I.T. Security and Linux Administration

Sep 30 2013   5:10PM GMT

Create Your Own Two-Factor Authentication System: Block Incoming Calls

Eric Hansen Eric Hansen Profile: Eric Hansen

Every incoming and outgoing request to the number (voice and SMS) goes against your balance. Unfortunately there’s nothing you can do to stop people from trying to spam your SMS inbox. There is a silver lining though with voice calls.

On your Twilio dashboard click “Numbers” near the top, then click on your number. Here you’ll be presented with some options. The “Voice Request URL” is what we’re interested in. Remember our /voice URI? We’ll use that to make things fun. So change the URL to http://ipaddress/voice and change the method from POST to GET. Save and leave it be for a bit, we don’t need to change anything else there.

Now we will make a change to our voice method, which also extends what we learned while making outgoing calls. We will be using TwiML again. Replace your @app.route() to the end of the method with this:

def voice():
    resp = twiml.Response()
    return make_response(str(resp), 200)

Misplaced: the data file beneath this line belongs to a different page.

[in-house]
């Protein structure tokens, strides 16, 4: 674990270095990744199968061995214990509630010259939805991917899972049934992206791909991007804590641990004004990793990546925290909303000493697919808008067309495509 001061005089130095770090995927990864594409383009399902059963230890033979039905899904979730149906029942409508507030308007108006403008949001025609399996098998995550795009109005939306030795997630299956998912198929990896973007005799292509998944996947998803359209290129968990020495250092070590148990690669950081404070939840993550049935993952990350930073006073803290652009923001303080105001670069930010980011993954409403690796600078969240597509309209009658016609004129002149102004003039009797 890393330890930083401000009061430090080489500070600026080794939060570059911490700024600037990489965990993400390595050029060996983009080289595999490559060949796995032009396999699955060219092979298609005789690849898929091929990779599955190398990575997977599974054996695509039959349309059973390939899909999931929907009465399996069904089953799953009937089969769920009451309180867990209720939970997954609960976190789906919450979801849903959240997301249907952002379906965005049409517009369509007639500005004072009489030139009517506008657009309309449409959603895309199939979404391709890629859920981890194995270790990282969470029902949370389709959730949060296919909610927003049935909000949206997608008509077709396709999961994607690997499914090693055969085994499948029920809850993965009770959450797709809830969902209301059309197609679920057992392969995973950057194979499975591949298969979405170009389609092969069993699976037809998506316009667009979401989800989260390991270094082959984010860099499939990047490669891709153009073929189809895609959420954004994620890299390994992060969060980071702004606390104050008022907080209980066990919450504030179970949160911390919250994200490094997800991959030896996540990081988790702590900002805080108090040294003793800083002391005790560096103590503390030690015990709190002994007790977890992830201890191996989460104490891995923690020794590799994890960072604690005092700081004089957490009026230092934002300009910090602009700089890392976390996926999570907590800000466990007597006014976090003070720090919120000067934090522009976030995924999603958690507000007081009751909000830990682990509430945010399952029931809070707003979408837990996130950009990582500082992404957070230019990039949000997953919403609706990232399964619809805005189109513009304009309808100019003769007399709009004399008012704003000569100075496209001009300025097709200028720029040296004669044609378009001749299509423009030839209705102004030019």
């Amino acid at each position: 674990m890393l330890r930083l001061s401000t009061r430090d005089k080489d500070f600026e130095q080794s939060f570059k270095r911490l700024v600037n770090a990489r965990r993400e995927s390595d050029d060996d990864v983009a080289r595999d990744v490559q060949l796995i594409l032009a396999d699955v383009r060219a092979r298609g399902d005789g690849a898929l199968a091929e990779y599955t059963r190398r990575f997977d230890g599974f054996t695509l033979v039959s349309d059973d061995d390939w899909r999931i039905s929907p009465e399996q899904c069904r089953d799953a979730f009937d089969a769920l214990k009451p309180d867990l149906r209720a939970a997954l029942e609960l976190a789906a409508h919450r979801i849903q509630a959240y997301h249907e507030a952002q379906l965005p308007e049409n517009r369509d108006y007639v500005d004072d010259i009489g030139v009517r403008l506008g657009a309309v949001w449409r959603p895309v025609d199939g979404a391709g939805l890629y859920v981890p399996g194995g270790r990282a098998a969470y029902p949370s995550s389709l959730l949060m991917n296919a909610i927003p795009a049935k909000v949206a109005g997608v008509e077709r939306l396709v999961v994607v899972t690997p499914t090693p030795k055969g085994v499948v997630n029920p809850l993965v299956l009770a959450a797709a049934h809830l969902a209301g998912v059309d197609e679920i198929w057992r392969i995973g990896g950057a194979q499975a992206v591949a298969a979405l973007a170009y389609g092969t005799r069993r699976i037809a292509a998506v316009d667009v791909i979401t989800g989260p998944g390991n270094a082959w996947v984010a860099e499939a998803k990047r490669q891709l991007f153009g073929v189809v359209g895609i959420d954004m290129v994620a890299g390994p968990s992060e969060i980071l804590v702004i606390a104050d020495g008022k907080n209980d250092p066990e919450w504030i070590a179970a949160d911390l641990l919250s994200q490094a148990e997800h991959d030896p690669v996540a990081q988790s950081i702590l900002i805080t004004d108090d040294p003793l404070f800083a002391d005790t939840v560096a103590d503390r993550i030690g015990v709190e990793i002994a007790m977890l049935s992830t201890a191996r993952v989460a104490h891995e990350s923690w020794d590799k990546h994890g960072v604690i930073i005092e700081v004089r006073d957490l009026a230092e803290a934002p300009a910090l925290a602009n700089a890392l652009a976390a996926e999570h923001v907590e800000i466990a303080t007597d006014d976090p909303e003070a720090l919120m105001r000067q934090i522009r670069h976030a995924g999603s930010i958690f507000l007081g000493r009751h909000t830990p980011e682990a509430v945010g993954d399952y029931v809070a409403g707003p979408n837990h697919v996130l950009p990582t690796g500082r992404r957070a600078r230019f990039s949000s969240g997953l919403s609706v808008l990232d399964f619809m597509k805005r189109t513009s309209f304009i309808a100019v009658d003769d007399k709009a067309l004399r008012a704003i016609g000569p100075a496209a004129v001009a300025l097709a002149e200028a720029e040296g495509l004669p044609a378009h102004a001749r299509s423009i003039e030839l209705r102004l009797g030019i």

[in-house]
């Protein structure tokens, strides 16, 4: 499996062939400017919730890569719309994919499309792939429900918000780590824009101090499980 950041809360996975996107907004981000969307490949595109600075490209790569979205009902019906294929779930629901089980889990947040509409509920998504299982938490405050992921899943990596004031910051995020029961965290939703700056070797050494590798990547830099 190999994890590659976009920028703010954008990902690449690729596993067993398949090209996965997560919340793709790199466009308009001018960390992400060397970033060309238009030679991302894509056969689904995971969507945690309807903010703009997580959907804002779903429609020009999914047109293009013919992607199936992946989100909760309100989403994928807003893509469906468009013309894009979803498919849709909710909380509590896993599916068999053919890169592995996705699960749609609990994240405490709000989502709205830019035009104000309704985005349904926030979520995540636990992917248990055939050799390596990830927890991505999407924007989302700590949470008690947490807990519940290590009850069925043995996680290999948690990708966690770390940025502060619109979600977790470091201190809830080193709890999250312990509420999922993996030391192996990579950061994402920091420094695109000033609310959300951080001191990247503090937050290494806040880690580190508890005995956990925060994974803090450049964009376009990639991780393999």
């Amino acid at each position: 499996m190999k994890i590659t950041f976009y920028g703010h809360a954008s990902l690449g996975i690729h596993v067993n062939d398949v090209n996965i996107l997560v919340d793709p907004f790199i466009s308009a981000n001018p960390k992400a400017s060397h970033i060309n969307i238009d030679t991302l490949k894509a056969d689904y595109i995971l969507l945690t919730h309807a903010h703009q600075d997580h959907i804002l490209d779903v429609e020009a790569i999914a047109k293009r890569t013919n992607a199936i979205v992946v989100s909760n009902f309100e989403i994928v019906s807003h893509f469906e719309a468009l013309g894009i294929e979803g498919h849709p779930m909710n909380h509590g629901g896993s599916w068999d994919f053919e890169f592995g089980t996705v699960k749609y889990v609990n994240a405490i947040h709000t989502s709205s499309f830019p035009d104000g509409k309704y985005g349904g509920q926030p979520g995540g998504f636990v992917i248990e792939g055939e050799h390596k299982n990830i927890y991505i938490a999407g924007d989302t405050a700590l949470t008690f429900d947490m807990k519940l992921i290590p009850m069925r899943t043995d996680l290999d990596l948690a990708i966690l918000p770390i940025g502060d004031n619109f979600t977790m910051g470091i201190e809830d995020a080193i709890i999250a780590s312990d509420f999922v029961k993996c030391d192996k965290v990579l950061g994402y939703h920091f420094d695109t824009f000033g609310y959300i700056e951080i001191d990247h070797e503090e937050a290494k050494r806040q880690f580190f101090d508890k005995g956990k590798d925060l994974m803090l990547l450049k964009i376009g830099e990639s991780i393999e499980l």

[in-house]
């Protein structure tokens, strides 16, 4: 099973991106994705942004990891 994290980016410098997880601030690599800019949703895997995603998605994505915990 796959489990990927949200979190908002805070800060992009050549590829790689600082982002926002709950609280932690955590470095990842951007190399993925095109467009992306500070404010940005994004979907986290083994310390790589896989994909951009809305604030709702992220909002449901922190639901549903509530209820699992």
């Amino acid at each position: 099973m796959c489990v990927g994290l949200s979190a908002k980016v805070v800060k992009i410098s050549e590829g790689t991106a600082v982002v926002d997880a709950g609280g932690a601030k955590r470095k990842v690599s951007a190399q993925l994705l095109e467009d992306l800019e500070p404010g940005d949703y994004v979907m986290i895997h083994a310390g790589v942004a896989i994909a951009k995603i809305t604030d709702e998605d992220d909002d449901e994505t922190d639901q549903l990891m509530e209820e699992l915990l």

Twilio has two methods of rejecting someone: “rejected” and “busy”. When reject() is set to “busy” a busy tone will be played, whereas when “rejected” is used a “this number is not in service” type of message is played.

Now, for the caveat. If resp.reject() is not called first in the line of creating TwiML, your account will be hit with usage. The only way to make it so when incoming calls don’t affect your usage is to call reject() first before any other. However, after reject() is handled via Twilio anything after that is ignored as well. Something else to keep in mind.

Save and now try to call your number. See what happens.

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